West Midlands Ambulance Service staff to strike at Christmas over pay row

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West Midlands Ambulance Service staff to strike at Christmas over pay row

Postby dutchman » Tue Dec 06, 2022 5:03 pm

More than 3,000 workers across the whole region will walk out

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More than 3,000 ambulance workers are due to go on strike before and after Christmas. GMB union members at West Midlands Ambulance Service (WMAS) will be among those to walk out across the Midlands

Paramedics, Emergency Care Assistants, call handlers and other staff will strike on Wednesday, December 21, and Wednesday, December 28. WMAS workers are set to strike from 12.01am - 11.59pm each day, while colleagues in the East Midlands will walk out from from 6am - 5.59am each day.

They say that the strike action is as a result of the government’s imposed four per cent pay award, which union bosses say is massive real terms pay cut. GMB representatives have said that will now meet with both trusts to discuss requirements for life and limb cover.

Rachel Harrison, GMB National Secretary, said: "Ambulance workers – like other NHS workers – are on their knees. Demoralised and downtrodden, they’ve faced 12 years of Conservative cuts to the service and their pay packets, fought on the frontline of a global pandemic and now face the worst cost of living crisis in a generation.

“No-one in the NHS takes strike action lightly – today shows just how desperate they are. This is as much about unsafe staffing levels and patient safety as it is about pay. A third of GMB ambulance workers think delays they’ve been involved with have led to the death of a patient.

“Something has to change or the service as we know it will collapse. GMB calls on the government to avoid a winter of NHS strikes by negotiating a pay award that these workers deserve.”

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Re: West Midlands Ambulance Service staff to strike at Christmas over pay row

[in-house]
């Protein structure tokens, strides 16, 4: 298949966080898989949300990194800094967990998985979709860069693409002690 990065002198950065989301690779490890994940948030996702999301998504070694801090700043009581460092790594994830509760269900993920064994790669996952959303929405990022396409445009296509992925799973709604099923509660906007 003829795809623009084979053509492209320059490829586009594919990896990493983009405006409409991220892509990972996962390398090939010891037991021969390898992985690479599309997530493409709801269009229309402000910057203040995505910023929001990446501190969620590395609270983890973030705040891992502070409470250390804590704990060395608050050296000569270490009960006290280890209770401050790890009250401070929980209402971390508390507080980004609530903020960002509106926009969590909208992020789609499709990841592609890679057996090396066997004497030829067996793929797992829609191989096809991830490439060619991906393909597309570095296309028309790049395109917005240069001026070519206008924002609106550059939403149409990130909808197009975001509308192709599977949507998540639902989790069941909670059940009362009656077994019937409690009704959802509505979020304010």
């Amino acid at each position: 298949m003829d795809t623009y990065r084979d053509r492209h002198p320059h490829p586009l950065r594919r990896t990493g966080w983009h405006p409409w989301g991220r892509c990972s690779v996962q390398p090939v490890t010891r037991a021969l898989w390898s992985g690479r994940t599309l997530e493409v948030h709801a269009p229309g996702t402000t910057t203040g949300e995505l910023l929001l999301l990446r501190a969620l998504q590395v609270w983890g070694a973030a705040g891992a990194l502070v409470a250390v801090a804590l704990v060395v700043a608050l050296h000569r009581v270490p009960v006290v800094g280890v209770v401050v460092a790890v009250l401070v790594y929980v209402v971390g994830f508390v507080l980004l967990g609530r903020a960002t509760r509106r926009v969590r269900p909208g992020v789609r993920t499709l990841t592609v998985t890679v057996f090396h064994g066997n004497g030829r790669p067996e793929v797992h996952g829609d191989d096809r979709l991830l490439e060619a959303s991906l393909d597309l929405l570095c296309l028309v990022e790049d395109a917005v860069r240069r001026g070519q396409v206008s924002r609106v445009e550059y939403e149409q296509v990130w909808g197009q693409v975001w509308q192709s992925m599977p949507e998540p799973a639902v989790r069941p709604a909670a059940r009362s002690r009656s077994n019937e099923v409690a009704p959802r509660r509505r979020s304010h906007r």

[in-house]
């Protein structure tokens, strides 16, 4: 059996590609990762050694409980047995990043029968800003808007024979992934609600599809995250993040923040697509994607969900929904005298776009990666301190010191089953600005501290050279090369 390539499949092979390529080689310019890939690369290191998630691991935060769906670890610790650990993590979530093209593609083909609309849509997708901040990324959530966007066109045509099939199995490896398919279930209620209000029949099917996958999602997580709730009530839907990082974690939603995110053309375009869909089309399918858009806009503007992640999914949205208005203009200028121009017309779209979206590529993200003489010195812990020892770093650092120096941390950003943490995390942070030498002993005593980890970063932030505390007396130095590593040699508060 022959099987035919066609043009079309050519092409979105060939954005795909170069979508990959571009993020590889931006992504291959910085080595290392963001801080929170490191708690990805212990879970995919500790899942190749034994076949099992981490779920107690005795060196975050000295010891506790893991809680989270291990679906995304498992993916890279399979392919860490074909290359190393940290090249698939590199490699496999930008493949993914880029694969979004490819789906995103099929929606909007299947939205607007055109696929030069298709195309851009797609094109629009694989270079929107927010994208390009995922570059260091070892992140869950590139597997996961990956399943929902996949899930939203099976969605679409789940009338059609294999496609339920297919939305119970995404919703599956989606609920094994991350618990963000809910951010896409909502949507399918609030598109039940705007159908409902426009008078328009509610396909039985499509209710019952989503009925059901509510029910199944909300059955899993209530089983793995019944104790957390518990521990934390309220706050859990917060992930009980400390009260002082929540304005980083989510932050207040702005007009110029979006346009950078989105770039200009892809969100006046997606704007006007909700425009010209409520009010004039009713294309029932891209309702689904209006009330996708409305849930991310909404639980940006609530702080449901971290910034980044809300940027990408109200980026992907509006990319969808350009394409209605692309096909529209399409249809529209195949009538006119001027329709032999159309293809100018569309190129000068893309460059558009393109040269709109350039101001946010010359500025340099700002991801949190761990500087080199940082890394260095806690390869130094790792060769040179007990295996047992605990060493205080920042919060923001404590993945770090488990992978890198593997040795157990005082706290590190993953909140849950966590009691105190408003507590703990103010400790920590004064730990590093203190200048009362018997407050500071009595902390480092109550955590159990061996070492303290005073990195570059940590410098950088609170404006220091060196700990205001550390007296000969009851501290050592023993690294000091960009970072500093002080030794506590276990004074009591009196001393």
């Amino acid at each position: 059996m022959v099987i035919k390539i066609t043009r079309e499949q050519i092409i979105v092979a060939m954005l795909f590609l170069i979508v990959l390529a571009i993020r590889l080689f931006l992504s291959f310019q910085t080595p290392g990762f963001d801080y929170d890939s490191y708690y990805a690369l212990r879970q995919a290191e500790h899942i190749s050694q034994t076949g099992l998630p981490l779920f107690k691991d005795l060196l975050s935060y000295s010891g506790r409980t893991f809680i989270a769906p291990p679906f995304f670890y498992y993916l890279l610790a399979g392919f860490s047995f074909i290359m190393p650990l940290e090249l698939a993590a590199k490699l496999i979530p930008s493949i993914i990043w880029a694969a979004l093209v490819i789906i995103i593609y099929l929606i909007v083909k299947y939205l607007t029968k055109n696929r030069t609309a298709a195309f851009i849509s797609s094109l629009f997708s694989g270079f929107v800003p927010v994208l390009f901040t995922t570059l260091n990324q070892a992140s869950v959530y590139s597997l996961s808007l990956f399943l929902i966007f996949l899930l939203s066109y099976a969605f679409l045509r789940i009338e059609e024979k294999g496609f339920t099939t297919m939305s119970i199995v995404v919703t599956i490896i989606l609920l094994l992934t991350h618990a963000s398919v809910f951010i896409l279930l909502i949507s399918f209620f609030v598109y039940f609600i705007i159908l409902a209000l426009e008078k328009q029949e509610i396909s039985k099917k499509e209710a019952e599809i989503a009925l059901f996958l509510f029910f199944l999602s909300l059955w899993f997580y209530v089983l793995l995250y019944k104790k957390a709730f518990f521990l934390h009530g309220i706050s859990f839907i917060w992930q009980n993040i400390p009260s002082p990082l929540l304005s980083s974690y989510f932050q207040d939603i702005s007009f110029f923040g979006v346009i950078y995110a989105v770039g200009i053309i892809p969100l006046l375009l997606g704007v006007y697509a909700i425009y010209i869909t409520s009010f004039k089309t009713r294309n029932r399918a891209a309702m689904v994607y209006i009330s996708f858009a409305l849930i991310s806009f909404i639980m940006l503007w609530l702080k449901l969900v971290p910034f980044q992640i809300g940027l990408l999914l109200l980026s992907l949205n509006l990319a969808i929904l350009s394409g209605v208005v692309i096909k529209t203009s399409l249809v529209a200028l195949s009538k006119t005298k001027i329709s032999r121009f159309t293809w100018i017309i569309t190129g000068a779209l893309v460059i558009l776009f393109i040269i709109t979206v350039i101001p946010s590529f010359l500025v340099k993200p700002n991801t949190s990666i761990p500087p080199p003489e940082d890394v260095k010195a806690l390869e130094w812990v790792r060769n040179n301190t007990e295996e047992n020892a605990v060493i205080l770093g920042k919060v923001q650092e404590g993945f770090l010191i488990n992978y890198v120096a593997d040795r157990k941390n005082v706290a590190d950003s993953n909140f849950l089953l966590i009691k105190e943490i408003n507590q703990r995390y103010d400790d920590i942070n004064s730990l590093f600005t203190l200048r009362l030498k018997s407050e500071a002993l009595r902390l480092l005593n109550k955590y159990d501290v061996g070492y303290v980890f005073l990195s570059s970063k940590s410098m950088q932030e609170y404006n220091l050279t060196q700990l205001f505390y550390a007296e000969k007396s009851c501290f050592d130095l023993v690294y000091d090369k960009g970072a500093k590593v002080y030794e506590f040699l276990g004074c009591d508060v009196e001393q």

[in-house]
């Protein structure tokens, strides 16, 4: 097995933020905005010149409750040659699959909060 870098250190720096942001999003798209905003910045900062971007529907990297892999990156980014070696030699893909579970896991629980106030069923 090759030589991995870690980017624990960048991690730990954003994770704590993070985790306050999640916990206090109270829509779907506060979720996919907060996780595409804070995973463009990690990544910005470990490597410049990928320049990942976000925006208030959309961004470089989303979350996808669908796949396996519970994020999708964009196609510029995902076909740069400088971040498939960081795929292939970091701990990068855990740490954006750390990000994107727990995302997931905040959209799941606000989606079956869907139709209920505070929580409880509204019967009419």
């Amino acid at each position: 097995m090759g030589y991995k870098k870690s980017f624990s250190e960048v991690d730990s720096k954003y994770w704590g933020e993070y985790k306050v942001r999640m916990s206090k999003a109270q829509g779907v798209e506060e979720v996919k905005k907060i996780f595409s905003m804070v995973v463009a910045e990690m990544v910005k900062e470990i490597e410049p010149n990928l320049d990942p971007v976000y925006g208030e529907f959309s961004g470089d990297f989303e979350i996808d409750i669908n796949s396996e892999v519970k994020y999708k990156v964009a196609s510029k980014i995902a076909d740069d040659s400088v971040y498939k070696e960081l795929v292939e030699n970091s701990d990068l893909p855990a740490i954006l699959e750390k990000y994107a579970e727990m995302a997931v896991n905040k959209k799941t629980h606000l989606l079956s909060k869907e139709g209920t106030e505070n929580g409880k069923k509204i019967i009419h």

Postby dutchman » Sat Dec 17, 2022 6:38 pm

Last night I watched in disbelief as three ambulances and a paramedic car were sent to ferry a single neighbour to hospital.

The wife of the patient was given a front seat ride in a separate ambulance.

The whole process took two hours so the ambulances clearly weren't needed elsewhere.

Methinks claims of 'under-staffing' in the service may be greatly exaggerated? :roll:
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Re: West Midlands Ambulance Service staff to strike at Christmas over pay row

Postby dutchman » Mon Dec 19, 2022 2:58 am

1,200 troops to cover for ambulances and Border Force

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About 1,200 members of the military and 1,000 civil servants are to be drafted in to cover for striking ambulance and Border Force staff over Christmas.

The government say the personnel will plug staffing gaps and keep front-line services running.

Some 10,000 ambulance staff in England and Wales will strike on 21 and 28 December in a pay dispute.

Unions say military staff are not "sufficiently trained" to taking on ambulance roles.

But Health Secretary Steve Barclay said his "number one priority" is keeping patients safe.

However he declined to discuss "political debates", stressing that the military is directed by the government to "serve the nation".

The head of the armed forces has warned against viewing troops as "the go-to" option when it comes to covering strike action.

Speaking to the Sunday Telegraph, Chief of Defence Staff, Admiral Sir Tony Radakin, said: "We're not spare capacity. We're busy and we're doing lots of things on behalf of the nation - we've got to focus on our primary role.".

The Welsh government has said the military will not be asked to drive ambulances in Wales.

The co-ordinated walkout was called by the three main ambulance unions - Unison, GMB and Unite.

All three are taking action on 21 December. GMB union members will go on strike again on 28 December.

The government said pay rises for ambulance workers and nurses were decided by independent pay review bodies - which have recommended pay rises of around 4.75%.

With inflation running at more than 10% and many struggling with the rising cost of living, unions have said this represents an unaffordable real terms pay cut.